Social distancing is new term that we have been learning to live with but now as temperatures are rising and the need to go outside is increasing, here are the top 5 ways to connect with nature while social distancing.
5. Go for a walk in your neighborhood in the morning or near twilight. Leave your earbuds at home and listen to the birds. Stock your birdfeeder and keep an eye out for local and migrating songbirds.

4. Insomnia keeping you up at night? Go outside and look at the stars.

3. Enjoy April Flowers - local ephemeral native wildflowers are starting to bloom in our region’s many natural areas.  Shirley Heinze Land Trust has nature preserves open to the public in all three NWI Counties.

2. Picnic at a local park - outdoor spaces in most parks remain open to the public. Check out Porter County Parks and Rec blog for an “How to Practice Social Distancing at Parks."

1. Take A Hike in the Dunes - Outdoor spaces and trails at Indiana Dunes National Park are still open to the public. At the Indiana Dunes State Park comfort stations, restrooms, and picnic areas are open.
Community Crossings Matching Grants Awarded

To help keep Indiana projects flowing in the current crisis, Governor Holcomb and INDOT have announced awards for the first round of Community Crossings matching grants of 2020. Over $15 million of projects were awarded in the NIRPC region.

The following communities were awarded grants:

Cedar Lake ($671,489.32), Chesterton ($237,877.50),
Crown Point ($1,000,000.00)
Dyer ($725,347.00)
Hammond ($403,974.50)
Hebron ($365,651.25)
Highland ($1,000,000.00)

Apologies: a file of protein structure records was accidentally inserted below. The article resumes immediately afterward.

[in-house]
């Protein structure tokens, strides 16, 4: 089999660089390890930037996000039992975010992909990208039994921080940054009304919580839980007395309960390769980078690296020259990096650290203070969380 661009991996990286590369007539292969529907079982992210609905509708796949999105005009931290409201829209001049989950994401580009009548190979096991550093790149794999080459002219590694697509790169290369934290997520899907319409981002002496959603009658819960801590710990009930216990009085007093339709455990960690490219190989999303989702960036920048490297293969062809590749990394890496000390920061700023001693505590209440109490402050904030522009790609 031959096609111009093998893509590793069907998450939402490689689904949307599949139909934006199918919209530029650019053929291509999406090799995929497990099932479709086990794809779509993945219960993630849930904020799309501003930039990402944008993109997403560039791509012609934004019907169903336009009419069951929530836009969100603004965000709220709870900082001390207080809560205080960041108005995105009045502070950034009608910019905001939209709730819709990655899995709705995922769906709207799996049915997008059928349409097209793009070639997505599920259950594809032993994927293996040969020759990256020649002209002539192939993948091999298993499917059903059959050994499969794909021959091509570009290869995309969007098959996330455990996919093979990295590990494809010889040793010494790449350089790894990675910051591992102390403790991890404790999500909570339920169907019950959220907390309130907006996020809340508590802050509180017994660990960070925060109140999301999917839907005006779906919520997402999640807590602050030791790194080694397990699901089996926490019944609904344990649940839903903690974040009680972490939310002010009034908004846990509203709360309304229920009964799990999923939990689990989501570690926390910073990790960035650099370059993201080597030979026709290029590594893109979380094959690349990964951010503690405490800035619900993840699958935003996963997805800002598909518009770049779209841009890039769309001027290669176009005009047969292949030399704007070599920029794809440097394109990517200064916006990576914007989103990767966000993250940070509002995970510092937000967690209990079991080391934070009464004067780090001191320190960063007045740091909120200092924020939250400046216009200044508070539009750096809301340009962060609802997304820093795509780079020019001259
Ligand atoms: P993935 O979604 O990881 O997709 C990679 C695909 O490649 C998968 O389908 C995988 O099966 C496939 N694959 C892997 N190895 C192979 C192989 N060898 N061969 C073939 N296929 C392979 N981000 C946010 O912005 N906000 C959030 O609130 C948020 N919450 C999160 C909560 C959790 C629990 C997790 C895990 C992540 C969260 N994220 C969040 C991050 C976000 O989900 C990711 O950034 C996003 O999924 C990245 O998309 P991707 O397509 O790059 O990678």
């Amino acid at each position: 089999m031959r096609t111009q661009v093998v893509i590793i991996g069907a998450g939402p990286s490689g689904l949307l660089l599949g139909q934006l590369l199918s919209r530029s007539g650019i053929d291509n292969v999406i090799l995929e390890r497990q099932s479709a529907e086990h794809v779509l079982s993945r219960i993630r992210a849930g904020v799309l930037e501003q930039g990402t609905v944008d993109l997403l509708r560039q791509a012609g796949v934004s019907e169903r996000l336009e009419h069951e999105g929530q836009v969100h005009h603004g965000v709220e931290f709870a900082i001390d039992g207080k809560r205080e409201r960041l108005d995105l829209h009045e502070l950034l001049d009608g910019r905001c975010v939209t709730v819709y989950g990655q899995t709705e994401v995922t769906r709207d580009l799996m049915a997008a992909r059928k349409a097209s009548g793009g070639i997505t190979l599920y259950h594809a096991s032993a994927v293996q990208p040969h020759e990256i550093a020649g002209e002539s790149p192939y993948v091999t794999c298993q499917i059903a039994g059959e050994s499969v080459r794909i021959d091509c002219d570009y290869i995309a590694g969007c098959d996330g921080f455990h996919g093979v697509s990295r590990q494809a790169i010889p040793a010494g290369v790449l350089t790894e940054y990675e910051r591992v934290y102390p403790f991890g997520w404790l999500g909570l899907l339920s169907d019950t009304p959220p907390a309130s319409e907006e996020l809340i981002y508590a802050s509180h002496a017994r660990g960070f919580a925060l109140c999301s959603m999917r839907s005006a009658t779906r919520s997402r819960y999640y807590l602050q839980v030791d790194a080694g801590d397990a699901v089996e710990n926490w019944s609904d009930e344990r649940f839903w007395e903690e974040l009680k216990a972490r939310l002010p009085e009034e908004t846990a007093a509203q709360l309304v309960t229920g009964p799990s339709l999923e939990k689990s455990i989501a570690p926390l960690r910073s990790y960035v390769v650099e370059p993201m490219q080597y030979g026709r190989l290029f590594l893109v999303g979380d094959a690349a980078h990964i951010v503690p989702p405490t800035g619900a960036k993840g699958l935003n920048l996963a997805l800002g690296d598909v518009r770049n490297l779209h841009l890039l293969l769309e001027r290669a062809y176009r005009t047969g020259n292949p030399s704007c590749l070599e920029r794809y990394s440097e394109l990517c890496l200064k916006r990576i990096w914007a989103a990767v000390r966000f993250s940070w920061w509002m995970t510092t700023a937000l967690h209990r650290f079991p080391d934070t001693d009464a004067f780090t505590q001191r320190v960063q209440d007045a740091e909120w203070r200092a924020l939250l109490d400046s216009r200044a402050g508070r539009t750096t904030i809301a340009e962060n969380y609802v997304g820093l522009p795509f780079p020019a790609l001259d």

Hobart ($997,321.08)
Kingsford Heights ($152,426.25)
Kouts ($296,559.00)
La Porte ($994,812.77)
Lake Station ($896,250.09)
Long Beach ($990,158.55)
Lowell ($1,000,000.00)
Michigan City ($207,973.20)
Munster ($554,107.00)
New Chicago ($361,476.00)
Portage ($1,000,000.00)
Porter ($602,948.08)
Porter County ($500,000.00)
Schererville ($970,339.99)
Town of Pines ($78,942.18)
Trail Creek ($332,561.25)
Valparaiso ($1,000,000.00)
Westville ($120,000.00)
Total NWI awards ($15,460,215,01)
NIRPC has designed and implemented an interactive  COVID-19  dashboard onto its website, which you can find  here.  Track and observe how  COVID-19  is impacting communities across Northwest Indiana.
Meetings are subject to change due to COVID-19 Protocol.
NIRPC Commission/Executive Board Meeting
  • May 21st
  • 9:00 AM
  • Lake Michigan Room, 6100 Southport Road Portage, IN 46368
  • Link for more information
  • Questions? Contact Candice Eklund at 219-254-2501
  • Can’t make it in person? Watch it on YouTube
Funding Opportunity!
  • As many communities are struggling with Internet connectivity while working at home, the Office of Community and Rural Affairs is in the midst of round 2 of the Next Level Connections Broadband Grant application. The grant is designed to promulgate access to reliable and affordable broadband service.
  • Letters of Intent were due by February 6, 2020.
  • The full application deadline is April 10, 2020